University of Vermont AAHS

Bunney v. Commissioner of Internal Revenue

U.S. Tax Court
2003 WL 21783384
August 4, 2003

Summary of Opinion

Petitioner, a corporate marketing employee, incurred substantial losses in the horse business.  The Commissioner determined that the activity was not engaged in for profit.  In this opinion, the Tax Court agrees with that decision.

Text of Opinion

Respondent determined deficiencies in petitioner's Federal income taxes and an addition to tax as follows:

 Year  Deficiency  Addition to Tax Sec. 6651(a)(1)

‑‑‑‑  ‑‑‑‑‑‑‑‑‑‑  ‑‑‑‑‑‑‑‑‑‑‑‑‑‑‑‑‑‑‑‑‑‑‑‑‑‑‑‑‑‑‑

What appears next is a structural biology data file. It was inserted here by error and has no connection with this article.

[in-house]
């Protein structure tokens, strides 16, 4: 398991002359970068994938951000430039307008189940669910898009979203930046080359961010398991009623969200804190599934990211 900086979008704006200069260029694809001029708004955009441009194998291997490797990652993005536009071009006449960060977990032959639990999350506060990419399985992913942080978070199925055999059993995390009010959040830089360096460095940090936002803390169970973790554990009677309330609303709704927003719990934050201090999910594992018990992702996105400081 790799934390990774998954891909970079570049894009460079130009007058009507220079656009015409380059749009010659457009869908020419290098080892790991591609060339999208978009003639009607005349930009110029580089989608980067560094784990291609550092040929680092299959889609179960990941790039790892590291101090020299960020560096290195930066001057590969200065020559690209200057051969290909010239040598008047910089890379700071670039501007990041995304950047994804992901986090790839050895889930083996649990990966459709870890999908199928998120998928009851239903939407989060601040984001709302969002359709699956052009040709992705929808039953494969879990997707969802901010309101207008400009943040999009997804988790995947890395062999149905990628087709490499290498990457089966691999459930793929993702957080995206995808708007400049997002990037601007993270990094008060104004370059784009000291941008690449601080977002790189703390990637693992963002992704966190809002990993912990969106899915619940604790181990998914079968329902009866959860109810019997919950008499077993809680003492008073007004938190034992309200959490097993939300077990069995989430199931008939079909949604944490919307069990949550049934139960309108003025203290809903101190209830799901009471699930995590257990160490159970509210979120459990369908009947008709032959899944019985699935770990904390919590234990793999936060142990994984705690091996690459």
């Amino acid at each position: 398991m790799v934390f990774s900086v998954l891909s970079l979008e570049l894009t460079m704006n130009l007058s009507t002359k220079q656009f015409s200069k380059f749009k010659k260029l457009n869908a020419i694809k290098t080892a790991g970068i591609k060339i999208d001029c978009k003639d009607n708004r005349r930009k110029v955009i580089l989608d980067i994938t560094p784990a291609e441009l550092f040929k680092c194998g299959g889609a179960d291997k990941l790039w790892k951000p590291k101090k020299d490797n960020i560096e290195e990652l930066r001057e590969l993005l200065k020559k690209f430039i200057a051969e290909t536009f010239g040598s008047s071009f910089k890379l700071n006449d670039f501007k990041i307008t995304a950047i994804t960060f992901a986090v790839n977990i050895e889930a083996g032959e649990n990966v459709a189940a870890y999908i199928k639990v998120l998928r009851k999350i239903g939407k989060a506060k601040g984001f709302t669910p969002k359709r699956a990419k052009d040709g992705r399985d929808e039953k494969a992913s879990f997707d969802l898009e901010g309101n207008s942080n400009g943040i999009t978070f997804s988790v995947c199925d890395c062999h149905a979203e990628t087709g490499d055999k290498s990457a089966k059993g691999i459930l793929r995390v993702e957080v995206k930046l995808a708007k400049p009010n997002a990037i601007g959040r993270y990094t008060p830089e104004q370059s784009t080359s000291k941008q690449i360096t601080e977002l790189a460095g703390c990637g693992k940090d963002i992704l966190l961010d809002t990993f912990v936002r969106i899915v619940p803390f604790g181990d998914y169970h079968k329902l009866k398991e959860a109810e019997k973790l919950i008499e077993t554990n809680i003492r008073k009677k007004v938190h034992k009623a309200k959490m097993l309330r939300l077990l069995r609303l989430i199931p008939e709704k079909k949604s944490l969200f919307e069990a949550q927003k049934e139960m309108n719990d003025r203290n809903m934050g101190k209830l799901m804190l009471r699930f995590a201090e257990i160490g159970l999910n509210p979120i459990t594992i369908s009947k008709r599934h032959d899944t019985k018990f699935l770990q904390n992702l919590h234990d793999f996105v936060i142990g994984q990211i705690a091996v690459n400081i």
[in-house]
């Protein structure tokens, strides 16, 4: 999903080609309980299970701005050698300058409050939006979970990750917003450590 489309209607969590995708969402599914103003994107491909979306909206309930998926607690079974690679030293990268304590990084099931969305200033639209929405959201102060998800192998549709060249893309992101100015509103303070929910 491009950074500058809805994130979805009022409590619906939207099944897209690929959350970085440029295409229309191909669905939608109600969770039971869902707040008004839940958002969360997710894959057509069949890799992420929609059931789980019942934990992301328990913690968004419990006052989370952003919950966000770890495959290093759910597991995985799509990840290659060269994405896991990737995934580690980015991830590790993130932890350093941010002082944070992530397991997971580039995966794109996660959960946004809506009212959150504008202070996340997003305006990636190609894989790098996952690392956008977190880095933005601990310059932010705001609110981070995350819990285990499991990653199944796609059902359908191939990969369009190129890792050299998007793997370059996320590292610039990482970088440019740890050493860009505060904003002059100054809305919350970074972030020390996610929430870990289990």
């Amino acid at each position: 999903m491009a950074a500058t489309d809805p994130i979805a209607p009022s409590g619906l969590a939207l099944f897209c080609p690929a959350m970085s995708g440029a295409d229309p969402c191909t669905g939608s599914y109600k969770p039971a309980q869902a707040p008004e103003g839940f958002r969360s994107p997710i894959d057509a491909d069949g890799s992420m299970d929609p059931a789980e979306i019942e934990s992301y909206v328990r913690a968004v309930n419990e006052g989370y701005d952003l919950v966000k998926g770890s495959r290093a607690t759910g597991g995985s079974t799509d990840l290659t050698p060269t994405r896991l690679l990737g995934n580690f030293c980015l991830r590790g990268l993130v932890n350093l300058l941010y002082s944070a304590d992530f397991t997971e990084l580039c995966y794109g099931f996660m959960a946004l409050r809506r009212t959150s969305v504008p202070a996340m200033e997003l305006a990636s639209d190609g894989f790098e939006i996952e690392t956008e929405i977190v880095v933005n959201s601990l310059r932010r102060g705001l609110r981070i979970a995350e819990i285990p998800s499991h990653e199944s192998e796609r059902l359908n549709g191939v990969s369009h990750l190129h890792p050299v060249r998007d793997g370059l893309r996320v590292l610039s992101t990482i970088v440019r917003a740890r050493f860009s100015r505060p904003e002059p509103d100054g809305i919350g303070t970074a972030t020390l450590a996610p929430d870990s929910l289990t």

1997     $19,780                               ‑‑

1998       4,980                           $186.05

1999      21,222                               ‑‑

 The issue for decision is whether petitioner is entitled to deduct claimed losses reported on Schedule F, Profit or Loss from Farming, from his horse activity for the years in issue. Petitioner presented neither evidence nor argument concerning the addition to tax and is thus deemed to have conceded that issue.

 Unless otherwise indicated, all section references are to the Internal Revenue Code in effect for the years in issue, and all Rule references are to the Tax Court Rules of Practice and Procedure.

FINDINGS OF FACT

 Some of the facts have been stipulated, and the stipulated facts are incorporated in our findings by this reference. Petitioner resided in La Jolla, California, at the time he filed the petition in this case.